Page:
As you focus your practice, you will also calm vata dosha, which is aggravated by movement in body and mind. When your attention is scattered among multiple teachers and modes of practice, your grasp on Yoga is groundless. But when you are clear about how and with whom you want to experience these powerful teachings, you build a strong foundation. When vata is calm and you have clarity, it is much easier to experience the connection to the divine within and around you.
The power of the spoken word
One of the reasons that working with one teacher versus many is so powerful is because of the concept of shruti, or that which is heard. This oral tradition defines the way that both Yoga and Ayurveda were taught for centuries. Shruti creates a connection between student and teacher, a necessary component of any genuine course of study. It opens up the buddhi, or higher intellect, because it requires the student to be fully present in order to hear what they are being taught. It is not just a matter of learning the facts or reading a book, but an experience of guidance from spirit to spirit.
Shruti goes beyond what you hear with your ears. Developing a relationship with a teacher opens up the lines of transmission, what you might think of as telepathic communication between teacher and student. After a student has been in our Yoga teacher training for a couple of weeks, I’ll find that all I need to do is think about telling them to adjust their back leg in virbhadrasana A and they will make the adjustment themselves. Developing this type of communication is how progress happens quickly.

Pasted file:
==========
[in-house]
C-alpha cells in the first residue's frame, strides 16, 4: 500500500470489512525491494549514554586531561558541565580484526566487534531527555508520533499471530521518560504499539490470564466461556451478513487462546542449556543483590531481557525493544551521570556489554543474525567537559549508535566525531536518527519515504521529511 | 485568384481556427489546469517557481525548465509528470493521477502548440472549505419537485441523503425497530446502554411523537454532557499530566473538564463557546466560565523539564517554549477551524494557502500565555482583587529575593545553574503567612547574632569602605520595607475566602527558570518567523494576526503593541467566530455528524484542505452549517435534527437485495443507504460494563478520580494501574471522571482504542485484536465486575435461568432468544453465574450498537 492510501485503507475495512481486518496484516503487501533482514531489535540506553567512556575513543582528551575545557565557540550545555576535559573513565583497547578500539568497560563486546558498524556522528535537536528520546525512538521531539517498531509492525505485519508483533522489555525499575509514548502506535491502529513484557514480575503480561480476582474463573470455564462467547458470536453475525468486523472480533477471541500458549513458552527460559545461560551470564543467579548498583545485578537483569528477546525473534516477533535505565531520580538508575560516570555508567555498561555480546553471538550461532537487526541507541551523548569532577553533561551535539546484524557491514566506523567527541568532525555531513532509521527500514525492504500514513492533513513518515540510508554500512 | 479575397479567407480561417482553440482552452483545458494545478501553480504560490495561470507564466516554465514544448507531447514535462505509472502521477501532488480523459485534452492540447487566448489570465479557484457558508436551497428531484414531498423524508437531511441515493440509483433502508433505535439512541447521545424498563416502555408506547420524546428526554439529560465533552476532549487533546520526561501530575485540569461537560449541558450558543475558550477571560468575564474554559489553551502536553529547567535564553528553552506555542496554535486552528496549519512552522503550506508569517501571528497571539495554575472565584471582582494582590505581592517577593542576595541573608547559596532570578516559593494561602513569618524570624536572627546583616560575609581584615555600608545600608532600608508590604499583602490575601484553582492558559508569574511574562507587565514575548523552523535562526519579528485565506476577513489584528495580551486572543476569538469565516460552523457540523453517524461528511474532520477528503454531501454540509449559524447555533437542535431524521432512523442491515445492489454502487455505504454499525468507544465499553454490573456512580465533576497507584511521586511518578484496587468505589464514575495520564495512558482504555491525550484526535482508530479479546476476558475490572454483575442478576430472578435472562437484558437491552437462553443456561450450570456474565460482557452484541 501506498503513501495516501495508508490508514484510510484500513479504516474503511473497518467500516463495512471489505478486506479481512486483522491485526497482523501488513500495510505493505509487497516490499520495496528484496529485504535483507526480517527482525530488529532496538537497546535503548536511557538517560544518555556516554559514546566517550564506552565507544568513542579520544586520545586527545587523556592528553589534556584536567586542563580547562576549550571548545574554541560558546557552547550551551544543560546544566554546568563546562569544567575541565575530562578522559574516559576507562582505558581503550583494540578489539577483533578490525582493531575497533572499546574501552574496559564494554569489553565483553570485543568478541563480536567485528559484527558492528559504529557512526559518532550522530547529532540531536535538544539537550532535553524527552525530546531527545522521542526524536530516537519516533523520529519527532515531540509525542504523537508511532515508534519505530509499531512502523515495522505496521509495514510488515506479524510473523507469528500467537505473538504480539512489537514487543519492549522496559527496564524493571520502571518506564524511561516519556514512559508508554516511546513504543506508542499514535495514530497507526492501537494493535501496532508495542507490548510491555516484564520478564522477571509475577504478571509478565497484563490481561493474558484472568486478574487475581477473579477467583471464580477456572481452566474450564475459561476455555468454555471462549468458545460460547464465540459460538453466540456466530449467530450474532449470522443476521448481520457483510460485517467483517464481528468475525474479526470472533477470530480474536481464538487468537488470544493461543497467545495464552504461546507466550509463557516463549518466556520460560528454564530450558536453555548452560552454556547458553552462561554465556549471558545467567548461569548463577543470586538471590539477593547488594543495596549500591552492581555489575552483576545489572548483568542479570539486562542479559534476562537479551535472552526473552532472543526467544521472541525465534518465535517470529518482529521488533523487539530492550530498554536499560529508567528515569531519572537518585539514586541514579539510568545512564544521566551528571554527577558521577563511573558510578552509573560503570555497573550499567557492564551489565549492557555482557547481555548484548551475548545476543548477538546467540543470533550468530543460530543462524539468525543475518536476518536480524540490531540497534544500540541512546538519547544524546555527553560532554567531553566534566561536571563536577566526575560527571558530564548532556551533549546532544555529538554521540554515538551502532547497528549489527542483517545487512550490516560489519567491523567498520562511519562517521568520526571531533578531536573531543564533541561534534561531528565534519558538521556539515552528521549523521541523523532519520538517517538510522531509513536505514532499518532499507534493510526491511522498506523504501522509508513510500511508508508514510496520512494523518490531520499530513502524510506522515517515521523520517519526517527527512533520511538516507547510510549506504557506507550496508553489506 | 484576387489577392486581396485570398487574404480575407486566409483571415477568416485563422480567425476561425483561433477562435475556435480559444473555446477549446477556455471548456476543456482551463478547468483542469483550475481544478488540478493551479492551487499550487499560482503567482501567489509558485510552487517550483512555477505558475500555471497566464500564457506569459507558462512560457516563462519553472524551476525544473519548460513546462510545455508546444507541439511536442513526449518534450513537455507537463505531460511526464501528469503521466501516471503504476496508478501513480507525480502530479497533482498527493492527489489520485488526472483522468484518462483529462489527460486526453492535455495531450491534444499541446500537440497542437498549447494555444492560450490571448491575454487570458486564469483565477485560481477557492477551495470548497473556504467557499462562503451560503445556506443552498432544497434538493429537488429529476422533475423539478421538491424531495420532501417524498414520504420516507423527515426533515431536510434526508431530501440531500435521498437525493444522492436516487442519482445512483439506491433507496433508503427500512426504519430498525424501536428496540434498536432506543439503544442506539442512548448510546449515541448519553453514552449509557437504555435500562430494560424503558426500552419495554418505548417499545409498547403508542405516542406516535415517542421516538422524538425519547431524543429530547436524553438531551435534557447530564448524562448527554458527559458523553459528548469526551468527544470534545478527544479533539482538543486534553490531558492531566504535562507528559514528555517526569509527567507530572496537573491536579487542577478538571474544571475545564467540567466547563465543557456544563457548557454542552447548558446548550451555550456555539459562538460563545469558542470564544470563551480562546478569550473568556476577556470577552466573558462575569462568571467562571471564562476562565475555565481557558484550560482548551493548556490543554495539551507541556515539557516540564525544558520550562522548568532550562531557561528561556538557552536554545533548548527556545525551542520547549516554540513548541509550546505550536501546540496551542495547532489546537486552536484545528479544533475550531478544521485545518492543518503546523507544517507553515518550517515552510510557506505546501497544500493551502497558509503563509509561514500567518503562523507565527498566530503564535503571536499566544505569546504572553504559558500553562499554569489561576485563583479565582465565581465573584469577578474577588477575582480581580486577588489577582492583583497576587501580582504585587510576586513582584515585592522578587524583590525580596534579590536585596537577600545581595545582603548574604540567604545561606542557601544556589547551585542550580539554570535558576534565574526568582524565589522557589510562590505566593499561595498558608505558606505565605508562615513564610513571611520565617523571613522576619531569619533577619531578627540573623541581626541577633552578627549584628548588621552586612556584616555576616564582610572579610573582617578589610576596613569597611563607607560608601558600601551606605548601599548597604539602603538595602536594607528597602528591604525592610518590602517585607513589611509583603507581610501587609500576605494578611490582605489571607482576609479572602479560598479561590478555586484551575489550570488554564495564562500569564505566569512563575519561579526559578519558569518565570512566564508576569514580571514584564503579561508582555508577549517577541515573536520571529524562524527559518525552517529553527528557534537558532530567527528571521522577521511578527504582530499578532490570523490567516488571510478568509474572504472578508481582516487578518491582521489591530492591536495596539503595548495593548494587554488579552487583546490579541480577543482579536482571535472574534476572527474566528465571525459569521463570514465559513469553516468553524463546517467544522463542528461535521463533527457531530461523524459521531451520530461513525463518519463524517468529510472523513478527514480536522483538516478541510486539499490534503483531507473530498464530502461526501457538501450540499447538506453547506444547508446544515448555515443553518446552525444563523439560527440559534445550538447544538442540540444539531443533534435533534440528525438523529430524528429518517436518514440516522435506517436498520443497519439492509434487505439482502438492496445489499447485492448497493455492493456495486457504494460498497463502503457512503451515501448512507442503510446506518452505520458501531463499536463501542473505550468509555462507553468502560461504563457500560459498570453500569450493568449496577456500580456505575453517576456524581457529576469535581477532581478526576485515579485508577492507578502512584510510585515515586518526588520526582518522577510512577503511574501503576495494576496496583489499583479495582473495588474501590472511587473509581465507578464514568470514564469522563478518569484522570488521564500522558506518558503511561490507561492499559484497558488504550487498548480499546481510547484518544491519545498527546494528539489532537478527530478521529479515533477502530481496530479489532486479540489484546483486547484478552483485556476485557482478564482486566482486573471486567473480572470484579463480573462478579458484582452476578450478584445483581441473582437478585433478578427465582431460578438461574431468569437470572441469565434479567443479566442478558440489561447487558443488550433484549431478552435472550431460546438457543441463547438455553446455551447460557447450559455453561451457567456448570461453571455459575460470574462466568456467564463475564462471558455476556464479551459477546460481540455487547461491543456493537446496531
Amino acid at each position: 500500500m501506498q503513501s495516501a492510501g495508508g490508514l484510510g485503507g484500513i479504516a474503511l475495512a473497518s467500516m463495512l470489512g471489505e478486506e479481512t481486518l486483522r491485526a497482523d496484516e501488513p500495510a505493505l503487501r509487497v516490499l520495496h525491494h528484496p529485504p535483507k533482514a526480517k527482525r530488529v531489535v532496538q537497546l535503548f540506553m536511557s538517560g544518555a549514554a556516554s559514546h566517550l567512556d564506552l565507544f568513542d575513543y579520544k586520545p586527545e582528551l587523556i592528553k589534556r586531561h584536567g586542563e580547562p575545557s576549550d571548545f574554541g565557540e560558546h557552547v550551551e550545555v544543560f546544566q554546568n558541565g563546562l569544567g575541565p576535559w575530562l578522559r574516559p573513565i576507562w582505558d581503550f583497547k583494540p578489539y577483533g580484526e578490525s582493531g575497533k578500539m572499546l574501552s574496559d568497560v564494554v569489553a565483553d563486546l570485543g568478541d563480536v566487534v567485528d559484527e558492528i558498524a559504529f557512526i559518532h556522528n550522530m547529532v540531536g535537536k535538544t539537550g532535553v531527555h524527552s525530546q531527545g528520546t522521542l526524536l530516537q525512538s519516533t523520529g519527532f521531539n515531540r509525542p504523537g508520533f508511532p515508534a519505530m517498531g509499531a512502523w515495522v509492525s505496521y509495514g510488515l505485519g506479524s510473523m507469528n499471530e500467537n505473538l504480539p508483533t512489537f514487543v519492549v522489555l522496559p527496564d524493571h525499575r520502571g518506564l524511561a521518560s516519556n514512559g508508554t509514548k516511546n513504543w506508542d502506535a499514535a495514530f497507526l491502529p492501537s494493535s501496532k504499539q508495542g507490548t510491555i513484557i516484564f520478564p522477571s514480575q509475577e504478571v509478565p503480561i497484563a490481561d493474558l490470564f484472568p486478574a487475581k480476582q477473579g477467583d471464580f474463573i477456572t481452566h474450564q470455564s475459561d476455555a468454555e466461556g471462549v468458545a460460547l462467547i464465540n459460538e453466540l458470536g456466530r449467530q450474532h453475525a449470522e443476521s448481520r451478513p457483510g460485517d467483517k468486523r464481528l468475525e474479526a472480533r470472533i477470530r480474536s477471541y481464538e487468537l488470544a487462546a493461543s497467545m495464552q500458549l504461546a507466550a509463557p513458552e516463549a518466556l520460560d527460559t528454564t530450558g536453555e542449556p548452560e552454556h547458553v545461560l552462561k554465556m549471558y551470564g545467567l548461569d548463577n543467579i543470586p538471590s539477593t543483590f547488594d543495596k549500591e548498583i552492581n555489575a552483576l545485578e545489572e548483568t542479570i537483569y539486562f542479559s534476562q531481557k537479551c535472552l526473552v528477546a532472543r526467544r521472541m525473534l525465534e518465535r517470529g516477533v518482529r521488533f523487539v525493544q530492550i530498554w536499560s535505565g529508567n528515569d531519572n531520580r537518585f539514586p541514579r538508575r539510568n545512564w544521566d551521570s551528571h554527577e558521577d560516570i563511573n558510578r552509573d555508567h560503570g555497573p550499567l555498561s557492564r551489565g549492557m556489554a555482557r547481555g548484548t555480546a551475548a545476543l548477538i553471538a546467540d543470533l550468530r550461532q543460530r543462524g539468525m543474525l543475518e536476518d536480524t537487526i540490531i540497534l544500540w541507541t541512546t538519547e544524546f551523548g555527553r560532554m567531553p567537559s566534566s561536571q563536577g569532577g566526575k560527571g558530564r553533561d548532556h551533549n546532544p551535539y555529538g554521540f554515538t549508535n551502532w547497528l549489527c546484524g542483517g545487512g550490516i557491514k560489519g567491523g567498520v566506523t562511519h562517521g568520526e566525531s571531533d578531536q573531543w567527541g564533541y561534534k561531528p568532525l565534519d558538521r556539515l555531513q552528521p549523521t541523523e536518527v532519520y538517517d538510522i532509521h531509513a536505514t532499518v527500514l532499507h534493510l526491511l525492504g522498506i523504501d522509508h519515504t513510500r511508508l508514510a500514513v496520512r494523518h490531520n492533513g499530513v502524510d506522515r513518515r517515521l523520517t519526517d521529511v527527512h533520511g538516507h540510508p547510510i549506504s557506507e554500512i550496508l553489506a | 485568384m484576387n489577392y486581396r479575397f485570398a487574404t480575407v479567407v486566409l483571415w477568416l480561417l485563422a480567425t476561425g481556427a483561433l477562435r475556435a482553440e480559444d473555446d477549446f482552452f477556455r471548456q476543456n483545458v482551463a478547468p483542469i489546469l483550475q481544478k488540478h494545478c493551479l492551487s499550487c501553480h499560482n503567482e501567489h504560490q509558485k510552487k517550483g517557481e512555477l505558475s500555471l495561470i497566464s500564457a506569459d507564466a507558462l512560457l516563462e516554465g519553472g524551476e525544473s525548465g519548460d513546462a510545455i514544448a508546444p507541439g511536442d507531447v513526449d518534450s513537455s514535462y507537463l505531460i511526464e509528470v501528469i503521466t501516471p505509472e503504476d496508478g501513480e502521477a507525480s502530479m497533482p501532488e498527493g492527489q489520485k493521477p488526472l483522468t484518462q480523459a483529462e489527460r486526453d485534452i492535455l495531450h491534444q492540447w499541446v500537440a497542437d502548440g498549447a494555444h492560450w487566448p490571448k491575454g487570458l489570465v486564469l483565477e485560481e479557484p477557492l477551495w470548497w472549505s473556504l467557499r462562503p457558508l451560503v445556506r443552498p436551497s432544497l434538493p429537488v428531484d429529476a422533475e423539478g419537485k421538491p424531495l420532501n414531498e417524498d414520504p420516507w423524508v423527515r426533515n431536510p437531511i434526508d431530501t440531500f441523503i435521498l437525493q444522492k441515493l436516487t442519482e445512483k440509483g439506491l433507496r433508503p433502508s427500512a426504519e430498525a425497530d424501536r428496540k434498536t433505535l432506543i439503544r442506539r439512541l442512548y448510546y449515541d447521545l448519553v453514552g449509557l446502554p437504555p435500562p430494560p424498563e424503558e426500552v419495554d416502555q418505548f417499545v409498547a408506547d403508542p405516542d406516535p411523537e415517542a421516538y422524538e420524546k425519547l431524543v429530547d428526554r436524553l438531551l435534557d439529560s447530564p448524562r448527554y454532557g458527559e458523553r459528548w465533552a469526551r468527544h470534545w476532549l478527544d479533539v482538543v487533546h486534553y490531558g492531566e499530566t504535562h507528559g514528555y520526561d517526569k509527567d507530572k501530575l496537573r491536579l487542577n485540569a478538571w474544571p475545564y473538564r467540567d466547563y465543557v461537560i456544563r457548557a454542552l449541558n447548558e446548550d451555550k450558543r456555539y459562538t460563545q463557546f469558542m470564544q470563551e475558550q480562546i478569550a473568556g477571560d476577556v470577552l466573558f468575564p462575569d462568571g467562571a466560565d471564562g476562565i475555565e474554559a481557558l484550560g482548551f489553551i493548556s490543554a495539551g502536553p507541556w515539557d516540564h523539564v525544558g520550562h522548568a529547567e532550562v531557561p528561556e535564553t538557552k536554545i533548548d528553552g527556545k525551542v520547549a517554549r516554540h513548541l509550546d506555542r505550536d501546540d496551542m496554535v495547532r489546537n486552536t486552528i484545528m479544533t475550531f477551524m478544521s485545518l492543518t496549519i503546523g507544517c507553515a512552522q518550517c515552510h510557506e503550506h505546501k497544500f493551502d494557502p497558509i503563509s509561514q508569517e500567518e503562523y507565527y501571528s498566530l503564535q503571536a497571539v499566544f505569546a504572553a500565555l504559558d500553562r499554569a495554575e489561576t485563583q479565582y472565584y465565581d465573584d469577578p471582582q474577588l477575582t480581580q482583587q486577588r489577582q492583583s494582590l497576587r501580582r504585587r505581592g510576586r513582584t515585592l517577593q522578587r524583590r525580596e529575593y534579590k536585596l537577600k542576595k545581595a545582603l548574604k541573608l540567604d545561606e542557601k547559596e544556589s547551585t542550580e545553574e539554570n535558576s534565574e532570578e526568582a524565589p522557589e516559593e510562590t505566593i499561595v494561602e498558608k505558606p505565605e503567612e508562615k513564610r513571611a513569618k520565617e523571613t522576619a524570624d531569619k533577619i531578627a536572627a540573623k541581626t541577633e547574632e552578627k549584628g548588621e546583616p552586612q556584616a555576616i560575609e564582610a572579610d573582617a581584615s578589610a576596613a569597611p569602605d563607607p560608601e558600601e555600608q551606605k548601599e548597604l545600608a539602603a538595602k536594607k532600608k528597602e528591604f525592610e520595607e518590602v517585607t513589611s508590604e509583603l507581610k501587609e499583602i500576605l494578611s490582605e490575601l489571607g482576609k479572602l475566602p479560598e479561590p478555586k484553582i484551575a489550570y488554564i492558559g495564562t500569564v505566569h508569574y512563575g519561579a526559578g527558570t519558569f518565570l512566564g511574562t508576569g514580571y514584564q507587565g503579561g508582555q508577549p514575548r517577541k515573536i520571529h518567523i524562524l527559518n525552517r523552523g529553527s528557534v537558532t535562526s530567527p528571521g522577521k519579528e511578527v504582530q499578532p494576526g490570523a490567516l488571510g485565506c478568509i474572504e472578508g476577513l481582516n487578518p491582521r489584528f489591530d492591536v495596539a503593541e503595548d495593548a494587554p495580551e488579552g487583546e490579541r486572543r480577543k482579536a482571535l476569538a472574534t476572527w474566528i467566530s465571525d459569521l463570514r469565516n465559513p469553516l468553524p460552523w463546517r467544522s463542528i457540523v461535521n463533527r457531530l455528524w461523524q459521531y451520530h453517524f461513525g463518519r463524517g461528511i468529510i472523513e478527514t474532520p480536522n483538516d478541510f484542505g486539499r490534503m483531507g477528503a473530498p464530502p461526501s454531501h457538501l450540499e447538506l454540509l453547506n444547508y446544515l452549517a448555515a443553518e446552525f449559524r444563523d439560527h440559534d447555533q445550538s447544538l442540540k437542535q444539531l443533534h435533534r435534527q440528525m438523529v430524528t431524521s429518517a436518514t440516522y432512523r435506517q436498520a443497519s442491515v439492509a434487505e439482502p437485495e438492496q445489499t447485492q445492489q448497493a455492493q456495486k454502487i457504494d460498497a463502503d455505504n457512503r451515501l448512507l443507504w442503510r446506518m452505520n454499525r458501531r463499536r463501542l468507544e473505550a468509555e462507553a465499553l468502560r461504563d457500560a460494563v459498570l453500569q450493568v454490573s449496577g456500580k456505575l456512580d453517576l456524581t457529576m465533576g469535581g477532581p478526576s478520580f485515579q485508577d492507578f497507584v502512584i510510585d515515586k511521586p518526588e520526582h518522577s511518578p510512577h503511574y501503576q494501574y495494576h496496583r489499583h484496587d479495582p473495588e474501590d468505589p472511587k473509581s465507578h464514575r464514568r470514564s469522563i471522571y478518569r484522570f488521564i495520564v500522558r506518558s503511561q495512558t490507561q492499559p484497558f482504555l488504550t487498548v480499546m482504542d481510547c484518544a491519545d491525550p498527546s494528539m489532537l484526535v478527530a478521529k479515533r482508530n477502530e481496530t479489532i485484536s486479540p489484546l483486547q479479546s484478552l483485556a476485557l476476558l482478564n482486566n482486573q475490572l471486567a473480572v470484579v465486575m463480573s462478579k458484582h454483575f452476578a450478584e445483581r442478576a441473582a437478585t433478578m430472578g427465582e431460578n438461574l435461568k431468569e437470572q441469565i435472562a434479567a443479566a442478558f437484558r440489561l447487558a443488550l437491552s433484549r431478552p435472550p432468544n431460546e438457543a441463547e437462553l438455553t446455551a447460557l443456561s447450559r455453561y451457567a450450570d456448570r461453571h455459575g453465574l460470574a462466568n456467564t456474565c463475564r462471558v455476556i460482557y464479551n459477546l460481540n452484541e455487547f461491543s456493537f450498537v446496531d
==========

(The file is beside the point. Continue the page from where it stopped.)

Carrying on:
How to choose a teacher
Any teacher will shape you, for better or worse. Before you commit to working with someone long-term, become familiar with the teacher and find out how they behave in their personal and professional life. Do they represent where you would like to be in 10 years? Will they offer you continued growth, always guiding you to go deeper in your practice and understanding? If the answer is “yes,” this is someone you should invest your time in working with.
If you think that you will become bored with such a focused approach, I challenge you to work with one teacher for six months and see the deep openings that come. This might mean attending a couple group classes with one person each week, then implementing what you’ve learned in a daily home practice. Or it could mean working with someone for one-on-one mentoring or private study. Keep a journal throughout this time. At the end of the six months, go back and read some of your entries. How has this focus of attention shifted you? What changes have come in your body and mind? Do you feel more connected to your inner world?
Whether you commit to this course of study with me or with another teacher, I bet that you will find it much more rewarding to focus on one course of studentship, rather than jumping from one place to the next. The joy of Yoga and Ayurveda is in the depth of the teachings. Stop scratching the surface and you will dig a well deeper than you thought possible.